2 July 2022

Church’s garden tea cosy takes top prize

The prize-winning tea cosy adorning Brewster the tea pot. Picture: Katrina Philip.

Jenan Taylor

31 May 2022

A group of church gardeners are celebrating after their knitting project created during the COVID lockdowns scooped a prize in a craft festival.

A tea cosy made by the gardeners from St John’s Riverside Community Garden won the judge’s prize at the Fish Creek tea cosy festival.

The group had knitted the tea cosy during the lockdowns for Brewster, a metallic sculpture of a tea pot that sits in the community garden.

St John’s Banyule gardening coordinator Katrina Philip said the tea pot was used to compost the oak leaves that fall from trees around the church, and to “brew compost tea”.

Ms Philip said the idea for the tea cosy began when the parishioners and local community members who partner with the church in the garden, decided Brewster needed to be adorned.

“We thought we could all knit squares and make a tea cosy. We thought it would be something to bond the community when no one could see each other, and that it would be something creative to do particularly for the older parishioners,” Ms Philip said.

She said several people knitted and then fashioned the squares into a tea cosy that would be brought out for ceremonial occasions.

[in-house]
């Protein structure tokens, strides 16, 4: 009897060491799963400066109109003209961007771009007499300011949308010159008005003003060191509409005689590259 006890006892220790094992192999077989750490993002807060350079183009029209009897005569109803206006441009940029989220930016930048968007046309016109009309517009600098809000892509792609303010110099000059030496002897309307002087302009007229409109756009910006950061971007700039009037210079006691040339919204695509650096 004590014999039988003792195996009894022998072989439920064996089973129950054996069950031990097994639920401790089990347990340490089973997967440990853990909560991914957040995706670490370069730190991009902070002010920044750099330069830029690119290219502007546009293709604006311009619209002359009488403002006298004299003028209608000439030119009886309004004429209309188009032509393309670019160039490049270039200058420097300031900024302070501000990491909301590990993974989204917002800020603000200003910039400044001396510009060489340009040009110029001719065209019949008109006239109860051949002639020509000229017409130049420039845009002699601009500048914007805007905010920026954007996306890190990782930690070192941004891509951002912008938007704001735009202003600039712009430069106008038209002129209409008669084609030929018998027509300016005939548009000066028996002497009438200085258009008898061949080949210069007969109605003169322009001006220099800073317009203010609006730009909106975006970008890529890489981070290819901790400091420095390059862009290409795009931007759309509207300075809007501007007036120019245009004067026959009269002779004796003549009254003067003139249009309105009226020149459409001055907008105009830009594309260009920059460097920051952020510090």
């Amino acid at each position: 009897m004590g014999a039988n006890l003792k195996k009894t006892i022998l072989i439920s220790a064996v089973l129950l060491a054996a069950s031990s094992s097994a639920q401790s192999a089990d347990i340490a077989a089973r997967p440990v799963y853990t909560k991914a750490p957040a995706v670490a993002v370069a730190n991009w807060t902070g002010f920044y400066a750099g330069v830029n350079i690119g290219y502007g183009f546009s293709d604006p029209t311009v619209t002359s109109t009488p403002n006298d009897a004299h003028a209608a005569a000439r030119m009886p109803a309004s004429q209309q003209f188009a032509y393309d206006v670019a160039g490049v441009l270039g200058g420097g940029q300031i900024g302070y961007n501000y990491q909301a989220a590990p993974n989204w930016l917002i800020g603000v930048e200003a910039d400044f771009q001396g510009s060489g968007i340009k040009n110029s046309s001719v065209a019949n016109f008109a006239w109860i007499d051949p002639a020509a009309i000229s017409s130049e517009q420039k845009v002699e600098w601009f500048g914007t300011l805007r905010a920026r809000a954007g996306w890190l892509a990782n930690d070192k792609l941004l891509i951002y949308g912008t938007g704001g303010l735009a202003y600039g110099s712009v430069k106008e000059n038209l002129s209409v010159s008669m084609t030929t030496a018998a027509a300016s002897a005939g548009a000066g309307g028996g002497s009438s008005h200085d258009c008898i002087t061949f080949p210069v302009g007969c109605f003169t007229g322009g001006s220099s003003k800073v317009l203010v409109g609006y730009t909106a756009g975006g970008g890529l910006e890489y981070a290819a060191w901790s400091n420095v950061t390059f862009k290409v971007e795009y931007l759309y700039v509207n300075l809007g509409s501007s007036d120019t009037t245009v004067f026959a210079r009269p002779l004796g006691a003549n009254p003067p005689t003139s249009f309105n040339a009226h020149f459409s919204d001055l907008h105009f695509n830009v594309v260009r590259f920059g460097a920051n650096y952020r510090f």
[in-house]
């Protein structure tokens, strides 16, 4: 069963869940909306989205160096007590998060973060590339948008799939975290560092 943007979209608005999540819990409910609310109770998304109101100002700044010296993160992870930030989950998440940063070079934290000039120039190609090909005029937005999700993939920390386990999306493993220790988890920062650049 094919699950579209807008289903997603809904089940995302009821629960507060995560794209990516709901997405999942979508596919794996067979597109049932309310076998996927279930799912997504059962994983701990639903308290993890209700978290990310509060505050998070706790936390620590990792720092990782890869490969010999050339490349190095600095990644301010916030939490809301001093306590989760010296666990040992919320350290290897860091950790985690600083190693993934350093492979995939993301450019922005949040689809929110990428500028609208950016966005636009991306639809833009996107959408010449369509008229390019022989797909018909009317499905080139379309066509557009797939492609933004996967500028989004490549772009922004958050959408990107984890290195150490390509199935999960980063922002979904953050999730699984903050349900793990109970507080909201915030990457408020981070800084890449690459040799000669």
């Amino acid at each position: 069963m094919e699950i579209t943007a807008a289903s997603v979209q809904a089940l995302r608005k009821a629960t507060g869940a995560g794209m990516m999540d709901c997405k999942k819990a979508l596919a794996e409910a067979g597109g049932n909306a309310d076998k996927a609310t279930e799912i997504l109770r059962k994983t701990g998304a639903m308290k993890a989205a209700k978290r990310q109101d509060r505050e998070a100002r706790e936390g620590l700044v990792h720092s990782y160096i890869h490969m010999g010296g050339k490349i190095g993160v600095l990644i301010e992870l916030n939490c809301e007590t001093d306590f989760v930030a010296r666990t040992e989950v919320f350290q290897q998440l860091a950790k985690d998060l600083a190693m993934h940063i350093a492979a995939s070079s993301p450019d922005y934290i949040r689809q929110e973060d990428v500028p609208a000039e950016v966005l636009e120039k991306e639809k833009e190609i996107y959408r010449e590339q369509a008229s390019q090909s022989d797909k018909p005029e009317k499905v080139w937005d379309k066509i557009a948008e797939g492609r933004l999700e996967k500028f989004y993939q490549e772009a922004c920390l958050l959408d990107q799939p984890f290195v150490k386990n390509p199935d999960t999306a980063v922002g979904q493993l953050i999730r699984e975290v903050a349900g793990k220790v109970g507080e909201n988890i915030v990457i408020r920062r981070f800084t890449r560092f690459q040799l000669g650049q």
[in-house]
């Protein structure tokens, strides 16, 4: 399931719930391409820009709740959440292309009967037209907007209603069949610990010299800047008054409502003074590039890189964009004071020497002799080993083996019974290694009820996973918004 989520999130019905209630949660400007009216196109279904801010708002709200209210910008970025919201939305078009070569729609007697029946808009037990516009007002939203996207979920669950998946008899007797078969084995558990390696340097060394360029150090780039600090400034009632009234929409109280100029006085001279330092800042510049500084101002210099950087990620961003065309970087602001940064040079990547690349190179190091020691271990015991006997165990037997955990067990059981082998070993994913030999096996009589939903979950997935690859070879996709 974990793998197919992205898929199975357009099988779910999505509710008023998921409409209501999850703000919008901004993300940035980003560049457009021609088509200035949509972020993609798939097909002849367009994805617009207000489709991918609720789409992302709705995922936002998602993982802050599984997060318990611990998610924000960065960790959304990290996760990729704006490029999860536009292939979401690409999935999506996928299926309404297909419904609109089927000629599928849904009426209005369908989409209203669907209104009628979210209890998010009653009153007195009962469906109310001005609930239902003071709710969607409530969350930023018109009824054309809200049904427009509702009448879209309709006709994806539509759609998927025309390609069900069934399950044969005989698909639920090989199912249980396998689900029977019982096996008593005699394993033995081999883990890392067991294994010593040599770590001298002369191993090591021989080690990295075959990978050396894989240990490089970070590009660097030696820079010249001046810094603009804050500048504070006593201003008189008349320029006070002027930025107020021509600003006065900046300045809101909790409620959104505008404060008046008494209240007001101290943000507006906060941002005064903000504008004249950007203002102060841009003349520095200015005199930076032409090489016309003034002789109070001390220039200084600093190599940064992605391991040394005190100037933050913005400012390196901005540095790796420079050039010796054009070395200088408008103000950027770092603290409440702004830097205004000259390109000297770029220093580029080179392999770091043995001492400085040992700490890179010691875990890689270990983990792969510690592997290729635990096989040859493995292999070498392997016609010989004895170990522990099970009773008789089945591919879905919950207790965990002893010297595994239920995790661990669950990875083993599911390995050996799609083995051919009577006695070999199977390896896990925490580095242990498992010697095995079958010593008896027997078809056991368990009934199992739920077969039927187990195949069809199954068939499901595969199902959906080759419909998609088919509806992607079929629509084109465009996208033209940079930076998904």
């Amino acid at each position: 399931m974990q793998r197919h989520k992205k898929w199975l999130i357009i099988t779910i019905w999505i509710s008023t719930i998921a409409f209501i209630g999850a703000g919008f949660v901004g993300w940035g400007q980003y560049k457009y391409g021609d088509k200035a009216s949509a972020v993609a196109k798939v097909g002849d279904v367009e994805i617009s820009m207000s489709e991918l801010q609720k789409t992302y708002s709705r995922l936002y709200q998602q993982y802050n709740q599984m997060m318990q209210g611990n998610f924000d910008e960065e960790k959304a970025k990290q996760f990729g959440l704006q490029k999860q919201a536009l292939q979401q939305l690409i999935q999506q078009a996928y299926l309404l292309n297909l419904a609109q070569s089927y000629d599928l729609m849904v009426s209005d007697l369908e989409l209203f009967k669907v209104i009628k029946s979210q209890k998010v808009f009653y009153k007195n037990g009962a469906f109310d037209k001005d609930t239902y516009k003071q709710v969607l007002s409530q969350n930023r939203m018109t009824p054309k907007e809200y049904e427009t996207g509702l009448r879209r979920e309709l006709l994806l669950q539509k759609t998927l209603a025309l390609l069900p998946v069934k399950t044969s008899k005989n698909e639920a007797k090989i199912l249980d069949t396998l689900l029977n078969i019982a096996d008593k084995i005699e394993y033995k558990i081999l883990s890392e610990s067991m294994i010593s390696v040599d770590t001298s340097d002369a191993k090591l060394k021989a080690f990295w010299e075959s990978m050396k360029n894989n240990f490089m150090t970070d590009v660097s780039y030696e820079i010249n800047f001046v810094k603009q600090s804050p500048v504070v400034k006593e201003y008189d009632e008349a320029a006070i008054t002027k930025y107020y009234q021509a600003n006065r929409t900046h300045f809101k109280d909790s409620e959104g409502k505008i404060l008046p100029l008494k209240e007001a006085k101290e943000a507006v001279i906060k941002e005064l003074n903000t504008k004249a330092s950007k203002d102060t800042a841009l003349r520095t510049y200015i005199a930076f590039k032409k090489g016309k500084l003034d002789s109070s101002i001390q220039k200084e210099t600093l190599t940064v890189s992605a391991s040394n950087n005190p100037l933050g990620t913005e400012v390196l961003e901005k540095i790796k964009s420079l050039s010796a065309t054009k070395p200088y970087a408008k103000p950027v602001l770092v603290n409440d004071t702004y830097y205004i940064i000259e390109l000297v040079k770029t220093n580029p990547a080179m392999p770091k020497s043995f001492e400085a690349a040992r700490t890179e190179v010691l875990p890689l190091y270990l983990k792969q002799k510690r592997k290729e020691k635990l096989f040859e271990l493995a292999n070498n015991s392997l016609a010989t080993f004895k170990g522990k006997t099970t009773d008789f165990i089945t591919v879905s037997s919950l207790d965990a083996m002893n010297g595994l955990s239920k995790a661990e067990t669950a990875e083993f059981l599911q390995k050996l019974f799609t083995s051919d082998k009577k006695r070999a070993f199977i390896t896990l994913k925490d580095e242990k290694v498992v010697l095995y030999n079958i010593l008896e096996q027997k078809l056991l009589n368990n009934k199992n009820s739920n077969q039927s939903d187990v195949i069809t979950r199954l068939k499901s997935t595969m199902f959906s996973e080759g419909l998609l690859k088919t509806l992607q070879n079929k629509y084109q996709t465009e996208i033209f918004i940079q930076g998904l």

They’d decided to enter it into the Fish Creek tea cosy festival on a whim and were thrilled when it won the judge’s prize.

St John’s Riverside Community Garden’s tea cosy at the tea cosy festival. Picture: Katrina Philip.

Situated just inside the Yarra Trail, the tea pot is visible to walkers and cyclists who then often visit the garden, Ms Philip said.

The garden itself was established on the site of the church’s old car park about eight years ago, and had now also taken over a tennis court, she said. 

Ms Philip said members grew vegetables and flowers, and could plant whatever they wanted.

“It hasn’t been a Rolls Royce garden so it’s meant that people have felt comfortable to try a bit of this and a bit of that.”

She said the space also had a number of art installations, and that a beekeepers club used it for training.

She said membership had grown as the garden evolved, and that people loved to visit in the evenings, in particular.

 “People come and sit in the garden just to have their coffee and chat, and then some might reminisce about when they were married in the church,” Ms Philip said.

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